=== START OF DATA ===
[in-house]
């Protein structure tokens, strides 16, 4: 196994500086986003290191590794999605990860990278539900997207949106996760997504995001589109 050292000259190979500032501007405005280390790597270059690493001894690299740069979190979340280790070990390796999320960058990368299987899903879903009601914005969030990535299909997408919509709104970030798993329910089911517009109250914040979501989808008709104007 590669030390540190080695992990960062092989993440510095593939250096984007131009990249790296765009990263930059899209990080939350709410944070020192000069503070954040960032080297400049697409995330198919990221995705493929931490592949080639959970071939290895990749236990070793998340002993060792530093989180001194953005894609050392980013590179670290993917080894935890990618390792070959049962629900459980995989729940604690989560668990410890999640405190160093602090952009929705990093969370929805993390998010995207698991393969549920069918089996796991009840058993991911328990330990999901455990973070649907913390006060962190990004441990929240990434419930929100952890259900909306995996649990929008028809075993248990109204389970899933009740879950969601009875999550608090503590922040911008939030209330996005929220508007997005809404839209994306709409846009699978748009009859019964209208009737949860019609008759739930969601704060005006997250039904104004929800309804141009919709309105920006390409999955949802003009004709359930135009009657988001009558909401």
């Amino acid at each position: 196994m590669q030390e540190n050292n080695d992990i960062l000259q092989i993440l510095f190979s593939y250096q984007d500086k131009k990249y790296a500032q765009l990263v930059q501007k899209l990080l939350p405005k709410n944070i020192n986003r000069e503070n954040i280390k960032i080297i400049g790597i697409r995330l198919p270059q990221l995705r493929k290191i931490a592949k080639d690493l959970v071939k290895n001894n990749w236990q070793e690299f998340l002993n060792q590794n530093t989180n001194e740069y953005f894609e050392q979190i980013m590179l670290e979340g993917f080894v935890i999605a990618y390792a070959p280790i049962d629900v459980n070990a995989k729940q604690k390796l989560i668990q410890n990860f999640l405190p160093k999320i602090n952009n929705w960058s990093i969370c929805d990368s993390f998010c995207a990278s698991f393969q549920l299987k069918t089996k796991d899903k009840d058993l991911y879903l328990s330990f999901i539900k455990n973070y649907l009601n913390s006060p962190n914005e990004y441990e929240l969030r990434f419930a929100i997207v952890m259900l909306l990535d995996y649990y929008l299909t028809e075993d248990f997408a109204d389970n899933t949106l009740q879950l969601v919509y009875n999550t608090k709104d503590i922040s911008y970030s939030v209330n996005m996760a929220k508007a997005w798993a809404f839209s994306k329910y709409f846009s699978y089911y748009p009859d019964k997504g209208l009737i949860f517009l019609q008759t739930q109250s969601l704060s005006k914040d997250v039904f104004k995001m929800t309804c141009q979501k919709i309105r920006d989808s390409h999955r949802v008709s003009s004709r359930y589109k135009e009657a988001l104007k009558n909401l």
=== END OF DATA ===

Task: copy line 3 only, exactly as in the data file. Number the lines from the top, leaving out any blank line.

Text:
């Amino acid at each position: 196994m590669q030390e540190n050292n080695d992990i960062l000259q092989i993440l510095f190979s593939y250096q984007d500086k131009k990249y790296a500032q765009l990263v930059q501007k899209l990080l939350p405005k709410n944070i020192n986003r000069e503070n954040i280390k960032i080297i400049g790597i697409r995330l198919p270059q990221l995705r493929k290191i931490a592949k080639d690493l959970v071939k290895n001894n990749w236990q070793e690299f998340l002993n060792q590794n530093t989180n001194e740069y953005f894609e050392q979190i980013m590179l670290e979340g993917f080894v935890i999605a990618y390792a070959p280790i049962d629900v459980n070990a995989k729940q604690k390796l989560i668990q410890n990860f999640l405190p160093k999320i602090n952009n929705w960058s990093i969370c929805d990368s993390f998010c995207a990278s698991f393969q549920l299987k069918t089996k796991d899903k009840d058993l991911y879903l328990s330990f999901i539900k455990n973070y649907l009601n913390s006060p962190n914005e990004y441990e929240l969030r990434f419930a929100i997207v952890m259900l909306l990535d995996y649990y929008l299909t028809e075993d248990f997408a109204d389970n899933t949106l009740q879950l969601v919509y009875n999550t608090k709104d503590i922040s911008y970030s939030v209330n996005m996760a929220k508007a997005w798993a809404f839209s994306k329910y709409f846009s699978y089911y748009p009859d019964k997504g209208l009737i949860f517009l019609q008759t739930q109250s969601l704060s005006k914040d997250v039904f104004k995001m929800t309804c141009q979501k919709i309105r920006d989808s390409h999955r949802v008709s003009s004709r359930y589109k135009e009657a988001l104007k009558n909401l």